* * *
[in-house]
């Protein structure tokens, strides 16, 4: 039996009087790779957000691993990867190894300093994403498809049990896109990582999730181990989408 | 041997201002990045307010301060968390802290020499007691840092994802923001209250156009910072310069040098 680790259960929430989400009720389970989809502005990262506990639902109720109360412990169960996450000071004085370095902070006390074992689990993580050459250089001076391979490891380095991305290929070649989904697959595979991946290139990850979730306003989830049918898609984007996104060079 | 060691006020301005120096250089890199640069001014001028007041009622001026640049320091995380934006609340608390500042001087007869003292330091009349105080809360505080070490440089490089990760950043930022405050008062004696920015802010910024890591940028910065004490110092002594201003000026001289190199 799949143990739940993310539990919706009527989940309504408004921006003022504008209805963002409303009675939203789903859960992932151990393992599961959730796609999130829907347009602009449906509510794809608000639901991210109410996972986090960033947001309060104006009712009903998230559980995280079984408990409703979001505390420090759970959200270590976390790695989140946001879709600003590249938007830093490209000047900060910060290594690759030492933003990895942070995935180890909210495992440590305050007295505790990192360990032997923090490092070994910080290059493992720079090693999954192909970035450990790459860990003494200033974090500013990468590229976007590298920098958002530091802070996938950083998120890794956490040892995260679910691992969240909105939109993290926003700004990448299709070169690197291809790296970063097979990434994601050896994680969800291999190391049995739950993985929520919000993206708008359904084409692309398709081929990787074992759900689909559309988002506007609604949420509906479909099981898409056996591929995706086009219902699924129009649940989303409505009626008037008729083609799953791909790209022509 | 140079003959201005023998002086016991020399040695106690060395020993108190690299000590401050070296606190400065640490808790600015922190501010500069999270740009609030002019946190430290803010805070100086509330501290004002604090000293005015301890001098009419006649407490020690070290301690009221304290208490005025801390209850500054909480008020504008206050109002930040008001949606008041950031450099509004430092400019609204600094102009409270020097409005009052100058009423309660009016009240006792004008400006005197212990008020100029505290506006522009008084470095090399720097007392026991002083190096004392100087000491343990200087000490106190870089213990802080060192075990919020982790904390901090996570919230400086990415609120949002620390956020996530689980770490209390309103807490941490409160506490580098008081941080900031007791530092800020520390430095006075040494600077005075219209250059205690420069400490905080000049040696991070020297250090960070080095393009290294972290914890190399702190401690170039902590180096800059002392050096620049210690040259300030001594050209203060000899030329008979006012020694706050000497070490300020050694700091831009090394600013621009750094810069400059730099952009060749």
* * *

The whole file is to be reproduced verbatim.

[in-house]
């Protein structure tokens, strides 16, 4: 039996009087790779957000691993990867190894300093994403498809049990896109990582999730181990989408 | 041997201002990045307010301060968390802290020499007691840092994802923001209250156009910072310069040098 680790259960929430989400009720389970989809502005990262506990639902109720109360412990169960996450000071004085370095902070006390074992689990993580050459250089001076391979490891380095991305290929070649989904697959595979991946290139990850979730306003989830049918898609984007996104060079 | 060691006020301005120096250089890199640069001014001028007041009622001026640049320091995380934006609340608390500042001087007869003292330091009349105080809360505080070490440089490089990760950043930022405050008062004696920015802010910024890591940028910065004490110092002594201003000026001289190199 799949143990739940993310539990919706009527989940309504408004921006003022504008209805963002409303009675939203789903859960992932151990393992599961959730796609999130829907347009602009449906509510794809608000639901991210109410996972986090960033947001309060104006009712009903998230559980995280079984408990409703979001505390420090759970959200270590976390790695989140946001879709600003590249938007830093490209000047900060910060290594690759030492933003990895942070995935180890909210495992440590305050007295505790990192360990032997923090490092070994910080290059493992720079090693999954192909970035450990790459860990003494200033974090500013990468590229976007590298920098958002530091802070996938950083998120890794956490040892995260679910691992969240909105939109993290926003700004990448299709070169690197291809790296970063097979990434994601050896994680969800291999190391049995739950993985929520919000993206708008359904084409692309398709081929990787074992759900689909559309988002506007609604949420509906479909099981898409056996591929995706086009219902699924129009649940989303409505009626008037008729083609799953791909790209022509 | 140079003959201005023998002086016991020399040695106690060395020993108190690299000590401050070296606190400065640490808790600015922190501010500069999270740009609030002019946190430290803010805070100086509330501290004002604090000293005015301890001098009419006649407490020690070290301690009221304290208490005025801390209850500054909480008020504008206050109002930040008001949606008041950031450099509004430092400019609204600094102009409270020097409005009052100058009423309660009016009240006792004008400006005197212990008020100029505290506006522009008084470095090399720097007392026991002083190096004392100087000491343990200087000490106190870089213990802080060192075990919020982790904390901090996570919230400086990415609120949002620390956020996530689980770490209390309103807490941490409160506490580098008081941080900031007791530092800020520390430095006075040494600077005075219209250059205690420069400490905080000049040696991070020297250090960070080095393009290294972290914890190399702190401690170039902590180096800059002392050096620049210690040259300030001594050209203060000899030329008979006012020694706050000497070490300020050694700091831009090394600013621009750094810069400059730099952009060749």